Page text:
I can't speak definitively for PHP, but I suspect it's the same basic problem as with Python 2 had (before later adding special support for Unicode string filenames).
My belief is that PHP is dealing with filenames using the standard C library ‘open’-et-al functions, which are byte-based. On Windows (NT) these try to encode the real Unicode filename using the system codepage. That might be cp1252 (similar to ISO-8859-1) for Western machines, or cp932 (similar to Shift-JIS) on Japanese machines. For any characters that don't exist in the system codepage you will get a ‘?’ character, and you'll be unable to refer to that file.
To get around this problem PHP would have to do the same as Python 3.0 and start using Unicode strings for filenames (and everything else), using the ‘_wopen’-et-al functions to get native-Unicode access to the filenames under Windows. I expect this will happen in PHP6, but for the moment you're probably pretty much stuffed. You could change the system codepage to cp932 to get access to the filenames, but you'd still get ‘?’ characters for any other Unicode characters not in Shift-JIS, and in any case you really don't want to make your application's internal strings all Shift-JIS as it's quite a horrible encoding.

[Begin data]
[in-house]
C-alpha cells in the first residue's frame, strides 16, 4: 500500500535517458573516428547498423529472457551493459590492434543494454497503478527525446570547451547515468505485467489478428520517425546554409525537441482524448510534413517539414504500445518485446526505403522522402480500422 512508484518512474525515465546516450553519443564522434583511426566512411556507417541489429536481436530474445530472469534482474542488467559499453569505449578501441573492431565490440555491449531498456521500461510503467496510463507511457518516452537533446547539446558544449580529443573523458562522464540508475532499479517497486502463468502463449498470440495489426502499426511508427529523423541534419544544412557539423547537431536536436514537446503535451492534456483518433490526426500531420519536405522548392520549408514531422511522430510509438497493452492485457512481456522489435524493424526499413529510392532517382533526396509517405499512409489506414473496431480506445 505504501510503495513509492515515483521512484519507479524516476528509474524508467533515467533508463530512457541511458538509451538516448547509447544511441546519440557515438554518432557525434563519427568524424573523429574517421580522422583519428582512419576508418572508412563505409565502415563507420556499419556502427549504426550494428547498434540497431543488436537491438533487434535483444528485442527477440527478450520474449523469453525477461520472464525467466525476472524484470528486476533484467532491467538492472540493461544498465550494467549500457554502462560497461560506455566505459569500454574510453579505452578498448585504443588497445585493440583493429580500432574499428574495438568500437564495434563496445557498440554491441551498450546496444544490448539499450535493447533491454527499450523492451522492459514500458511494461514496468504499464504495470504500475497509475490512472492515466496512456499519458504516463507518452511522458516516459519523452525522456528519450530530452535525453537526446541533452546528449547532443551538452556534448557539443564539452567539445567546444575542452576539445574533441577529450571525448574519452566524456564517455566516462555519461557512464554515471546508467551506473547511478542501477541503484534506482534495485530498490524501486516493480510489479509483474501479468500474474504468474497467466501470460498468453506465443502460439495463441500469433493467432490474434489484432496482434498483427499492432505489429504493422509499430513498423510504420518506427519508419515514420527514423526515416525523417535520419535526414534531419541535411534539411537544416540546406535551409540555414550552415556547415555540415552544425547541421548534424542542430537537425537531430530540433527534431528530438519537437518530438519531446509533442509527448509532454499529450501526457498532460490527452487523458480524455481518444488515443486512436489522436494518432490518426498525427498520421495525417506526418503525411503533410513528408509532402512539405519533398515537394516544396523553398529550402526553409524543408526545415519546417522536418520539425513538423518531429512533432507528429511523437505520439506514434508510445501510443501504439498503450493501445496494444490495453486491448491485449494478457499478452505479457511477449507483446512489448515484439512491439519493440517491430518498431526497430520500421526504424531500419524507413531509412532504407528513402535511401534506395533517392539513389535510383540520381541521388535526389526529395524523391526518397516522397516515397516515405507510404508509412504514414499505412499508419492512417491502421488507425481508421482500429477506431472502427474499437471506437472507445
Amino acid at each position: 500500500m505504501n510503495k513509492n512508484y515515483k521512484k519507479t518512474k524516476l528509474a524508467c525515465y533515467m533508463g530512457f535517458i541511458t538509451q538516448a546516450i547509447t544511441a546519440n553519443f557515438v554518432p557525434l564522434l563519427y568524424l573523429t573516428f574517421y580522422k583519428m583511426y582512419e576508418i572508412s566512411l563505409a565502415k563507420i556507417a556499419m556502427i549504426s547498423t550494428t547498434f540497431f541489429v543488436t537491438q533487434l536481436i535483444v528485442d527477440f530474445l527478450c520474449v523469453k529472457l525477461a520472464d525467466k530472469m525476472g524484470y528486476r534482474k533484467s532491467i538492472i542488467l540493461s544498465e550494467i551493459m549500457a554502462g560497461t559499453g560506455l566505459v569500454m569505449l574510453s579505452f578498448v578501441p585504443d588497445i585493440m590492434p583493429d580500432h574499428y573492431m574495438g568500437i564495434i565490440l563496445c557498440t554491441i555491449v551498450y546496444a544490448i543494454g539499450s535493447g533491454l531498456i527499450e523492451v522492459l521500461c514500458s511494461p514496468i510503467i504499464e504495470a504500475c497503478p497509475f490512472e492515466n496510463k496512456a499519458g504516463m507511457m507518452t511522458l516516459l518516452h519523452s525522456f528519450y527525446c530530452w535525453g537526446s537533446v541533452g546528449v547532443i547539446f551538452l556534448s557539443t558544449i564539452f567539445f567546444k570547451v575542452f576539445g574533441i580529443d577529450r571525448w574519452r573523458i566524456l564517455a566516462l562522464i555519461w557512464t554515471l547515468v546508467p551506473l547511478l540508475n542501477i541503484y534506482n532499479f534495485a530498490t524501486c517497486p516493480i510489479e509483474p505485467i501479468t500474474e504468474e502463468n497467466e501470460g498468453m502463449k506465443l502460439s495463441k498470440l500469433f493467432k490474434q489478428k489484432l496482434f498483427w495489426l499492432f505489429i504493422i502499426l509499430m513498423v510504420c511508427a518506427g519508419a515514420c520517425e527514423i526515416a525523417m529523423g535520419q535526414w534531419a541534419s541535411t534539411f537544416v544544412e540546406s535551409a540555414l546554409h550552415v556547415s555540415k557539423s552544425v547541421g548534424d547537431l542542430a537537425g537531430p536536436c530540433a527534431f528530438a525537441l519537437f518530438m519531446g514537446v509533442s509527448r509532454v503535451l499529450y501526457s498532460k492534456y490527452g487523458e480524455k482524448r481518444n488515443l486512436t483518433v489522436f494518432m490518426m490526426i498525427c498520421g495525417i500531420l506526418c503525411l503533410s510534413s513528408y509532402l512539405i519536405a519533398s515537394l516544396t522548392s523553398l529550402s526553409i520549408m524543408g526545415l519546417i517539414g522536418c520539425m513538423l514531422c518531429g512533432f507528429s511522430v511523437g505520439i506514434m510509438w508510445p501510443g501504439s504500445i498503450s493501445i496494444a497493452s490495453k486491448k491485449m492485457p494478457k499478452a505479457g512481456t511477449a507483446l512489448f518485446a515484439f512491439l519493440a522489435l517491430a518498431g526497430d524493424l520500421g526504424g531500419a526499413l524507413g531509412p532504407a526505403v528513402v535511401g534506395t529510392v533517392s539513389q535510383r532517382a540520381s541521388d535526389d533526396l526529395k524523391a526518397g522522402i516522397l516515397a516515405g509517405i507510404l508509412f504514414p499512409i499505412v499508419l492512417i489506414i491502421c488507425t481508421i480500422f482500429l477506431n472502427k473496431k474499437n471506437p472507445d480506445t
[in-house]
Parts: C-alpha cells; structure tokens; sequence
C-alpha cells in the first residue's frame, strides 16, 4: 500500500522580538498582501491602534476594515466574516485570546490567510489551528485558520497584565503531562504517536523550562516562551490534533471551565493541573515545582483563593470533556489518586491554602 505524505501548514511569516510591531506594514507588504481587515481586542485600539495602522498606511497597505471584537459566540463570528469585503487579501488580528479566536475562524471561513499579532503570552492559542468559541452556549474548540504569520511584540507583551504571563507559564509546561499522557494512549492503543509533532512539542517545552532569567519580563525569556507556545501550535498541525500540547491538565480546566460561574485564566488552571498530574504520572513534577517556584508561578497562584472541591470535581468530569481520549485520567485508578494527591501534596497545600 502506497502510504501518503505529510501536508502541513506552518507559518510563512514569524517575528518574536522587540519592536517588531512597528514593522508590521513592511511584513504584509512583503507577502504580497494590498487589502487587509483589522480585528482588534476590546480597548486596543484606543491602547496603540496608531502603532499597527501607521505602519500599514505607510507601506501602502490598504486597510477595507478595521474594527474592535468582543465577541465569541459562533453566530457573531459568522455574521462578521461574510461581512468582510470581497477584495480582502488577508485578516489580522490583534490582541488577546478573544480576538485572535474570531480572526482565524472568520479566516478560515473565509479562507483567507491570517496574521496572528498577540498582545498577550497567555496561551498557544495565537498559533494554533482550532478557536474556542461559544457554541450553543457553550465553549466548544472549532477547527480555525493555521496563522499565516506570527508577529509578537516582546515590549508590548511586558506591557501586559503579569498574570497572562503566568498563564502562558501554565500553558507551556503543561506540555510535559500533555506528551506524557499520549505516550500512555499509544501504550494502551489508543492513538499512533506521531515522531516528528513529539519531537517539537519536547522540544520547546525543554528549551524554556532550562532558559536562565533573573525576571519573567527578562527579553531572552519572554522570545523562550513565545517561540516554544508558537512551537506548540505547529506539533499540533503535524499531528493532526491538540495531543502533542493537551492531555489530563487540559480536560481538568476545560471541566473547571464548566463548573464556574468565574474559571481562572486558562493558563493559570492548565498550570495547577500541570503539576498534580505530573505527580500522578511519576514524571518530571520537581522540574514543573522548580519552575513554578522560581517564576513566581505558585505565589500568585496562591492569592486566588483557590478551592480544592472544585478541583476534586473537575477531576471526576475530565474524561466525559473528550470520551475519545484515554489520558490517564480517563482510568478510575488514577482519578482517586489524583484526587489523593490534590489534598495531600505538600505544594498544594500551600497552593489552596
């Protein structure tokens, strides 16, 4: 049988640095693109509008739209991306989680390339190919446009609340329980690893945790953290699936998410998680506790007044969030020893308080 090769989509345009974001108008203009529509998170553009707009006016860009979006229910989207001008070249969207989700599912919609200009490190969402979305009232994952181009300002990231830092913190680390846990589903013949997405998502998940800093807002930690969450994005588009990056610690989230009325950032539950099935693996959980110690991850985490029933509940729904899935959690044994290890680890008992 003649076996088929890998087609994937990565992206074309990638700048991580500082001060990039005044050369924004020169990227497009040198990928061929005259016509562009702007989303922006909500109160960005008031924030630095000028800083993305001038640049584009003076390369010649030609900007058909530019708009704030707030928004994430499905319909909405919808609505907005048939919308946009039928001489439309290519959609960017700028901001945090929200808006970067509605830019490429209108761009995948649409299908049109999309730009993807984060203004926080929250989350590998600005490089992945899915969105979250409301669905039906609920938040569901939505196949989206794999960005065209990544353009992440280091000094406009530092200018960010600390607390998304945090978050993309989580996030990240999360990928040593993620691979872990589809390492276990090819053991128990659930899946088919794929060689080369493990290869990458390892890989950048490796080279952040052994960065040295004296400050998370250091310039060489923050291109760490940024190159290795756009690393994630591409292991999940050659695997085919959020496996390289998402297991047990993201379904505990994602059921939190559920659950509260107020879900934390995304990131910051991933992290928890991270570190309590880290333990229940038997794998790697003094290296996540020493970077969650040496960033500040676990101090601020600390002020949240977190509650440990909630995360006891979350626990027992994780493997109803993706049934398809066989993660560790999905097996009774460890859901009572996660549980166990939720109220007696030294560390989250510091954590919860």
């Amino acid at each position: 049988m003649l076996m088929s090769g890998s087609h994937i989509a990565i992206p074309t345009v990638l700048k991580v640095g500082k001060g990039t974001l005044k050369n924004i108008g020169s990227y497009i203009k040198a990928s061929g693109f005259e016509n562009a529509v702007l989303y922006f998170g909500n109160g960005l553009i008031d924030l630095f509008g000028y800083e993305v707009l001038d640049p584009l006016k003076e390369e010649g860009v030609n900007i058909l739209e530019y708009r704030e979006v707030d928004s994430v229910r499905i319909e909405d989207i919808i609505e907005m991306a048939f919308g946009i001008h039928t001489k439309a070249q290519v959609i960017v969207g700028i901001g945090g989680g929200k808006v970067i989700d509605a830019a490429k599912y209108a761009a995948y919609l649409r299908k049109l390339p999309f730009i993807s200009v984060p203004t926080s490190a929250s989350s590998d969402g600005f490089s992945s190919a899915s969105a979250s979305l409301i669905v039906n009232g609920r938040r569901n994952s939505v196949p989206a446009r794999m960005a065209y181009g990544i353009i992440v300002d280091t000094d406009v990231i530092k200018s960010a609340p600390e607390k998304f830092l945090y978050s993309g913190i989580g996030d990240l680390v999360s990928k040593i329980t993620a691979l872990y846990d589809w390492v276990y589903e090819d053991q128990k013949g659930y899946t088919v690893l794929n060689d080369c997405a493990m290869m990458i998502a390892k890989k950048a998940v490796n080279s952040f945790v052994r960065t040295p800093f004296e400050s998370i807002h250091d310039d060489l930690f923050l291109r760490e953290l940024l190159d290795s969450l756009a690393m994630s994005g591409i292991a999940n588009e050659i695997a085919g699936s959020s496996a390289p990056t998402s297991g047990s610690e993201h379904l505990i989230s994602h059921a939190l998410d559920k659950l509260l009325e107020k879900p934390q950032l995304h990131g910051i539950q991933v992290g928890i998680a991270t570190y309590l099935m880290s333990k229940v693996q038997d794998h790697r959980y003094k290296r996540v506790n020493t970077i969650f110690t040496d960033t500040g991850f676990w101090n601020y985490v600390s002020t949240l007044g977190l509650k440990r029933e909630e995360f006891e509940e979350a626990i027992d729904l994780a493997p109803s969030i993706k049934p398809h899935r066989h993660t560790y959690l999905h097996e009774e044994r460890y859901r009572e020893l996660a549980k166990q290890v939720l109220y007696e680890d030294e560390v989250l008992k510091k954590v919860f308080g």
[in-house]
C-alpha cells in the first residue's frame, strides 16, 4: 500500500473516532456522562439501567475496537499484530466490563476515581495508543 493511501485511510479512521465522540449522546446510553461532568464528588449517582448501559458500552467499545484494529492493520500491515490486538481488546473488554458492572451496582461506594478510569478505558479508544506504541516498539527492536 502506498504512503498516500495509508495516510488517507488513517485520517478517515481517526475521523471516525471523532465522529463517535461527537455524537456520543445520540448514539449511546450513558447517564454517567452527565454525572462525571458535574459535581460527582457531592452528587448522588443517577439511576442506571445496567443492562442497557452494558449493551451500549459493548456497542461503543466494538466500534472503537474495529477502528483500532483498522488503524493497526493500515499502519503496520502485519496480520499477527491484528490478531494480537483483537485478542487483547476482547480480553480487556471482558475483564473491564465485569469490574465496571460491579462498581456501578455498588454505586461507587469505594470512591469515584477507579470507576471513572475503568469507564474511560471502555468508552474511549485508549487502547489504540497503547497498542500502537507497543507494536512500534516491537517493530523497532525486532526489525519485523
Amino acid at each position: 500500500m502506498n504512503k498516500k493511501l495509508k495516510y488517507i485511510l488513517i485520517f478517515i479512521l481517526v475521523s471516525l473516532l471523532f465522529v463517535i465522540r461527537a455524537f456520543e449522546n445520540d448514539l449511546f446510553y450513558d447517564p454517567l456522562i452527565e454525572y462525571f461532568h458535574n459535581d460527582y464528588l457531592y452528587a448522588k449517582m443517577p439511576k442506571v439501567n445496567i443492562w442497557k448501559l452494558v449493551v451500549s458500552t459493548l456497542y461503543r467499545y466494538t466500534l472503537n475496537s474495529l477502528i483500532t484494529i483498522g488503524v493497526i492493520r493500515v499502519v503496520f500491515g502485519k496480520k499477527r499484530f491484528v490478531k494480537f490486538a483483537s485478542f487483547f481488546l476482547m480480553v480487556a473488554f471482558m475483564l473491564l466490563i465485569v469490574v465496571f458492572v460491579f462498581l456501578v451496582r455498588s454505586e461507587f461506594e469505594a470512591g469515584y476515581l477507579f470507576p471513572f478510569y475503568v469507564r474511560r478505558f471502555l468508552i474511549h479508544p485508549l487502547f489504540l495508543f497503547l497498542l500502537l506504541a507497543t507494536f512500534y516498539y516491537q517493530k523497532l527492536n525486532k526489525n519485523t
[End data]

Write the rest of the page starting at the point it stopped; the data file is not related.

If it's your own scripts choosing how to store files, I'd strongly suggest using simple primary-key-based filenames like ‘4356’ locally, putting the real filename in a database, and serving the files up using rewrites/trailing path parts in the URL. Keeping user-supplied filenames in your own local filenames is difficult and a recipe for security disasters even without having to worry about Unicode.